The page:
After four consecutive months of contraction, both the French and German economies grew by an unexpected 0.3% in the second quarter, raising hopes of an early exit from the recession in Europe.
France and Germany’s financial sector awoke to good news on Thursday morning, with both countries announcing surprising GDP (gross domestic product) growth of 0.3% for the second quarter of 2009.
GDP is the most important national economic growth indicator.
The news came as a shock, given that economists had predicted a further contraction in both France and Germany after four consecutive quarters of negative growth. Furthermore, their performance for the first quarter of 2009 had been abysmal: France’s GDP had fallen by 1.3%, while Germany’s had slumped by 3.5%
Some experts are teeming with optimism. Andreas Rees at Unicredit (a multinational European investment group) told Reuters, “The recession has ended, and it has ended sooner than we thought.”
Owen Fairclough, FRANCE 24’s business correspondent, cautions against excessive expectations. The success of France and Germany “was not mirrored everywhere,” he pointed out. Indeed, the GDP for the Eurozone dropped 0.1% overall in the second quarter.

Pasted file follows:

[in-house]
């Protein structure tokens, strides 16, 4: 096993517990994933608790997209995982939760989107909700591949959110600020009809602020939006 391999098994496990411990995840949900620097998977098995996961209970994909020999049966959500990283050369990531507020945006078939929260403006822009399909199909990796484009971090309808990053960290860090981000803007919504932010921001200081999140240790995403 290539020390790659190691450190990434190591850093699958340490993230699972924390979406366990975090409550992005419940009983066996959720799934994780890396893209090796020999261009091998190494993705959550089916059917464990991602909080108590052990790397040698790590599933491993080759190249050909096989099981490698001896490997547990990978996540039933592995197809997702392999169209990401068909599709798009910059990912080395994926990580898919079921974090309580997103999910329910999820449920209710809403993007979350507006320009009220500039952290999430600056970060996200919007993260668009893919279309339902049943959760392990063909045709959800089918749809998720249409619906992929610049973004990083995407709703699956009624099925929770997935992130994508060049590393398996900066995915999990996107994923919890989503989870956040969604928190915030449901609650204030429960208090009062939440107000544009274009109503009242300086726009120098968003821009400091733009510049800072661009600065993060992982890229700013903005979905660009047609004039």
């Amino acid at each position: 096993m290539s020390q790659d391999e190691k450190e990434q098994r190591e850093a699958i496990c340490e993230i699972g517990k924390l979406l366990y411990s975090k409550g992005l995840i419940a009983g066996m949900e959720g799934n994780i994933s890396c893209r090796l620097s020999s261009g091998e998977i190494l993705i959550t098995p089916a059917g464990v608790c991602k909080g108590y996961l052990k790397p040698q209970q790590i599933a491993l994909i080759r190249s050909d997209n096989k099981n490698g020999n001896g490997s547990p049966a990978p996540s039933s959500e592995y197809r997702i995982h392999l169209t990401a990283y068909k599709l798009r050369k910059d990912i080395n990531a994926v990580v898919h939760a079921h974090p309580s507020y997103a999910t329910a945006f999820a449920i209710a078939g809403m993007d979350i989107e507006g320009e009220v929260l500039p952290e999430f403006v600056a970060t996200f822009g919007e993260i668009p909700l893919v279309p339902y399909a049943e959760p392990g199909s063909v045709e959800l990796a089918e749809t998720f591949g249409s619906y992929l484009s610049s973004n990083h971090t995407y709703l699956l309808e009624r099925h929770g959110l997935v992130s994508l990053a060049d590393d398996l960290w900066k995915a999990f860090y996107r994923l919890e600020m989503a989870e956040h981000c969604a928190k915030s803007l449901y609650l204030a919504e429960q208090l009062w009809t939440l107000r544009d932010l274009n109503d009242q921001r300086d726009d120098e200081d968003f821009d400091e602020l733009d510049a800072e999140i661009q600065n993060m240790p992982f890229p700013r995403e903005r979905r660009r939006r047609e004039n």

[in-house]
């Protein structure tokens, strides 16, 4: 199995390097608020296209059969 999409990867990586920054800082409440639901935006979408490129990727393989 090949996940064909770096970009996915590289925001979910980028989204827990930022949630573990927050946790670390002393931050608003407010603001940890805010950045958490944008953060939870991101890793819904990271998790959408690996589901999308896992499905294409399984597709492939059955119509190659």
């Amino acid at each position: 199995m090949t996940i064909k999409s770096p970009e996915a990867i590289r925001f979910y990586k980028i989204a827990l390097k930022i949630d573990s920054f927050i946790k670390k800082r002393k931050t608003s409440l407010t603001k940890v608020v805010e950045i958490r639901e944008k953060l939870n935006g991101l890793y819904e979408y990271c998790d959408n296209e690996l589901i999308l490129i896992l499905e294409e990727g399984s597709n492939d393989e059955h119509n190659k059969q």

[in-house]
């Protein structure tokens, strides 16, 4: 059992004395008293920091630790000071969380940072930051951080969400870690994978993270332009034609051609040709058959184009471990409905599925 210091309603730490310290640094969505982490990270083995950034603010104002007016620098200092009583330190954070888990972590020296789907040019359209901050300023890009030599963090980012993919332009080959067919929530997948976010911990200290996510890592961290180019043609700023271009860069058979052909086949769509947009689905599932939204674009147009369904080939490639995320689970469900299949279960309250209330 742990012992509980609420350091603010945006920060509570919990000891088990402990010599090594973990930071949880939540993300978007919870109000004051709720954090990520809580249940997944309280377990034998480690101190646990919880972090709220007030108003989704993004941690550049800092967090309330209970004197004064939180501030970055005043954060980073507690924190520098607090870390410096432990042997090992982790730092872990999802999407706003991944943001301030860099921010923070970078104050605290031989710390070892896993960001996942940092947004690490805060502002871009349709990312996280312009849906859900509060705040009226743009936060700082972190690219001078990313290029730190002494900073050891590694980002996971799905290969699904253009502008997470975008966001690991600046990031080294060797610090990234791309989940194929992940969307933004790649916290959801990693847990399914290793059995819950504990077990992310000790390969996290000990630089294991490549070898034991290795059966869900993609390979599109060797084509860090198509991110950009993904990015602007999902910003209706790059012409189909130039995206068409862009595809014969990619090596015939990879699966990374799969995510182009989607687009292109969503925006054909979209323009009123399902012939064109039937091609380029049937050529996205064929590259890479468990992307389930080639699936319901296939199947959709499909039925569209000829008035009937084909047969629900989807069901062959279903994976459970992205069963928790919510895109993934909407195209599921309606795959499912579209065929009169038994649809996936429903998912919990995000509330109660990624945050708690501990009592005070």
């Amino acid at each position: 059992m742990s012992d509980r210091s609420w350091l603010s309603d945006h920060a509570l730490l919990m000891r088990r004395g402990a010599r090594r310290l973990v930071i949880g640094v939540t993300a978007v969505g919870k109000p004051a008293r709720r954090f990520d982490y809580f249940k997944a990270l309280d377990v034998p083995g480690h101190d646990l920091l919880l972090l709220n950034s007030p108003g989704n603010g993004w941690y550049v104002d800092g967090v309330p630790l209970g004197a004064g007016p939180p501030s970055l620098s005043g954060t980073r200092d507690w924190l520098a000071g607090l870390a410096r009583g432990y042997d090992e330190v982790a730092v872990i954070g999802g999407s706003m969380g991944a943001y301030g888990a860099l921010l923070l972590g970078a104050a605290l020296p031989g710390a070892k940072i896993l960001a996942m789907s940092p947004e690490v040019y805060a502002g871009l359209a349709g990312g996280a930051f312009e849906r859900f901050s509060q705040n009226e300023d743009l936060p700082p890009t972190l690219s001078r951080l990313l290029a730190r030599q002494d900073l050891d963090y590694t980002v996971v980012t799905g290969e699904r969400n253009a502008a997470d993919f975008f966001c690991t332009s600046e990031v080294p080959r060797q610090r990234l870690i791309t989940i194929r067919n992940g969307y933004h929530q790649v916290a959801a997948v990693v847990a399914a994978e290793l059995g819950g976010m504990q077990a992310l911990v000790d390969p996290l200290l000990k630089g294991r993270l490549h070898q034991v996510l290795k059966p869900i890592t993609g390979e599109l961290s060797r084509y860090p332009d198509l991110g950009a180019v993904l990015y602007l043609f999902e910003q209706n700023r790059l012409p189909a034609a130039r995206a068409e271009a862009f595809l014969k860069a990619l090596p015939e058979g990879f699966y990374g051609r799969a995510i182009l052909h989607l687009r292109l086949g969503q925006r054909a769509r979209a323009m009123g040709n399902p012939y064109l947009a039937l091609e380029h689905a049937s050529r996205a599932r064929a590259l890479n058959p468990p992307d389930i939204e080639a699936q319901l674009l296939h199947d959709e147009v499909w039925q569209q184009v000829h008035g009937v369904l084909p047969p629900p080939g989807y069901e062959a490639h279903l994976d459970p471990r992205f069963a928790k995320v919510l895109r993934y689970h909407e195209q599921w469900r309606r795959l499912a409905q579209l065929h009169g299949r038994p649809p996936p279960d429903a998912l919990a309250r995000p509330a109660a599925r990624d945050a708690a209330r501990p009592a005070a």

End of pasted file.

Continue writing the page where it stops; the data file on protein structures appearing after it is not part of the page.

Fairclough says the reason France and Germany fared better than their neighbours is down to three words: “spend, spend, spend. France had tax incentives to increase consumer spending and consumer confidence.”
France’s finance and economy minister, Christine Lagarde, expressed her delight in an interview with RTL radio. "France is finally coming out of the red," she said. “These are obviously very positive numbers, which have surprised us and made us quite happy.”
The figures are surprising as the French national statistics office INSEE had been forecasting a 0.6% drop and the Bank de France, the country’s central bank, had tabled on a 0.4% contraction for the quarter.
For Germany, Thursday’s news marked the end of the country’s deepest recession since the Second World War.
Germany’s federal statistics office said Thursday that the rise was due to increases in private and public consumption, as well as construction.
However, Fairclough cautions that the rebound may be fragile. “[France and Germany] have to be careful,” he said. “The ECB has continually lowered interest rates. There’s not much room for manoeuvre now.”
Date created : 2009-08-13